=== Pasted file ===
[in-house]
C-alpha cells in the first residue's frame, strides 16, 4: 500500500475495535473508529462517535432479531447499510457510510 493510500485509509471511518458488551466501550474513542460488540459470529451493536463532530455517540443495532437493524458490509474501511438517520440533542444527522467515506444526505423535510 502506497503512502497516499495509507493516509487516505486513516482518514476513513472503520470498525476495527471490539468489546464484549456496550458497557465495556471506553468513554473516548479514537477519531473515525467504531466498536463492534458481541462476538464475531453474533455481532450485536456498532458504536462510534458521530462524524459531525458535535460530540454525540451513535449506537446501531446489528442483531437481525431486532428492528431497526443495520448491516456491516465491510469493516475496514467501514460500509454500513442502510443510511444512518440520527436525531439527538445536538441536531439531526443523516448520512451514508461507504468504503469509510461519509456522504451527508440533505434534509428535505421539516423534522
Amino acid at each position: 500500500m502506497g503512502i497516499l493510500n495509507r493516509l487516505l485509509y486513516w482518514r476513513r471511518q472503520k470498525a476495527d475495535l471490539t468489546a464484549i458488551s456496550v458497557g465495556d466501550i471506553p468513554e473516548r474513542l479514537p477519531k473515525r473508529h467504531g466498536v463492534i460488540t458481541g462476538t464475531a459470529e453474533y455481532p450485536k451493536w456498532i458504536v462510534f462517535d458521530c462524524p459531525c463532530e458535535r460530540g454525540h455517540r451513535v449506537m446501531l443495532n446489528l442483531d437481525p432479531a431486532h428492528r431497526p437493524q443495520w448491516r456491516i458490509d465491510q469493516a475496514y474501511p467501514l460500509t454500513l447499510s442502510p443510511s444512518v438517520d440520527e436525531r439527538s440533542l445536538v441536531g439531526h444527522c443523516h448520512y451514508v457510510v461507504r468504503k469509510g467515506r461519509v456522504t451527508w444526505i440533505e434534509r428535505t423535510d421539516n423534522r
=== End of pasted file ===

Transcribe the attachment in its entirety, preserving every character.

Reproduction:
[in-house]
C-alpha cells in the first residue's frame, strides 16, 4: 500500500475495535473508529462517535432479531447499510457510510 493510500485509509471511518458488551466501550474513542460488540459470529451493536463532530455517540443495532437493524458490509474501511438517520440533542444527522467515506444526505423535510 502506497503512502497516499495509507493516509487516505486513516482518514476513513472503520470498525476495527471490539468489546464484549456496550458497557465495556471506553468513554473516548479514537477519531473515525467504531466498536463492534458481541462476538464475531453474533455481532450485536456498532458504536462510534458521530462524524459531525458535535460530540454525540451513535449506537446501531446489528442483531437481525431486532428492528431497526443495520448491516456491516465491510469493516475496514467501514460500509454500513442502510443510511444512518440520527436525531439527538445536538441536531439531526443523516448520512451514508461507504468504503469509510461519509456522504451527508440533505434534509428535505421539516423534522
Amino acid at each position: 500500500m502506497g503512502i497516499l493510500n495509507r493516509l487516505l485509509y486513516w482518514r476513513r471511518q472503520k470498525a476495527d475495535l471490539t468489546a464484549i458488551s456496550v458497557g465495556d466501550i471506553p468513554e473516548r474513542l479514537p477519531k473515525r473508529h467504531g466498536v463492534i460488540t458481541g462476538t464475531a459470529e453474533y455481532p450485536k451493536w456498532i458504536v462510534f462517535d458521530c462524524p459531525c463532530e458535535r460530540g454525540h455517540r451513535v449506537m446501531l443495532n446489528l442483531d437481525p432479531a431486532h428492528r431497526p437493524q443495520w448491516r456491516i458490509d465491510q469493516a475496514y474501511p467501514l460500509t454500513l447499510s442502510p443510511s444512518v438517520d440520527e436525531r439527538s440533542l445536538v441536531g439531526h444527522c443523516h448520512y451514508v457510510v461507504r468504503k469509510g467515506r461519509v456522504t451527508w444526505i440533505e434534509r428535505t423535510d421539516n423534522r